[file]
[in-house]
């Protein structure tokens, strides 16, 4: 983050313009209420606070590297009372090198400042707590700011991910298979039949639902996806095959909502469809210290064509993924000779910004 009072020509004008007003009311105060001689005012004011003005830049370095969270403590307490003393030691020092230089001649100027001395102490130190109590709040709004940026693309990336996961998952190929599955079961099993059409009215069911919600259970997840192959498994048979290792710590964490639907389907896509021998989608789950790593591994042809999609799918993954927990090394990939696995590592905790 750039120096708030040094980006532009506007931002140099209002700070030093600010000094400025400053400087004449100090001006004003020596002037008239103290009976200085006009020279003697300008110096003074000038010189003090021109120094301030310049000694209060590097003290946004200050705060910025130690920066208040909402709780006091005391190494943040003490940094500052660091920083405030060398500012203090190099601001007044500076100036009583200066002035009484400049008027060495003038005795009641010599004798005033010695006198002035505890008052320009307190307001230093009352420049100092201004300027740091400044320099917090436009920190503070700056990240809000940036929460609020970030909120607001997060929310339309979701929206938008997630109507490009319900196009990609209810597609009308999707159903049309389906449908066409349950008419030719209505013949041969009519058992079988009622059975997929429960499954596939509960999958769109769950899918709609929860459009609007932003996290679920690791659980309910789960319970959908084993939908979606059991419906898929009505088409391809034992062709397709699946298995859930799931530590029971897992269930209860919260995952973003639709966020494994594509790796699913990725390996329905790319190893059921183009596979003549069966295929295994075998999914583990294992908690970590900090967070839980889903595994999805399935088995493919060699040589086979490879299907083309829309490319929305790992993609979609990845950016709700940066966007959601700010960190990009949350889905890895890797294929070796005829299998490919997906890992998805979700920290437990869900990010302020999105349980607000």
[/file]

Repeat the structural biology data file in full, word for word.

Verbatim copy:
[in-house]
């Protein structure tokens, strides 16, 4: 983050313009209420606070590297009372090198400042707590700011991910298979039949639902996806095959909502469809210290064509993924000779910004 009072020509004008007003009311105060001689005012004011003005830049370095969270403590307490003393030691020092230089001649100027001395102490130190109590709040709004940026693309990336996961998952190929599955079961099993059409009215069911919600259970997840192959498994048979290792710590964490639907389907896509021998989608789950790593591994042809999609799918993954927990090394990939696995590592905790 750039120096708030040094980006532009506007931002140099209002700070030093600010000094400025400053400087004449100090001006004003020596002037008239103290009976200085006009020279003697300008110096003074000038010189003090021109120094301030310049000694209060590097003290946004200050705060910025130690920066208040909402709780006091005391190494943040003490940094500052660091920083405030060398500012203090190099601001007044500076100036009583200066002035009484400049008027060495003038005795009641010599004798005033010695006198002035505890008052320009307190307001230093009352420049100092201004300027740091400044320099917090436009920190503070700056990240809000940036929460609020970030909120607001997060929310339309979701929206938008997630109507490009319900196009990609209810597609009308999707159903049309389906449908066409349950008419030719209505013949041969009519058992079988009622059975997929429960499954596939509960999958769109769950899918709609929860459009609007932003996290679920690791659980309910789960319970959908084993939908979606059991419906898929009505088409391809034992062709397709699946298995859930799931530590029971897992269930209860919260995952973003639709966020494994594509790796699913990725390996329905790319190893059921183009596979003549069966295929295994075998999914583990294992908690970590900090967070839980889903595994999805399935088995493919060699040589086979490879299907083309829309490319929305790992993609979609990845950016709700940066966007959601700010960190990009949350889905890895890797294929070796005829299998490919997906890992998805979700920290437990869900990010302020999105349980607000």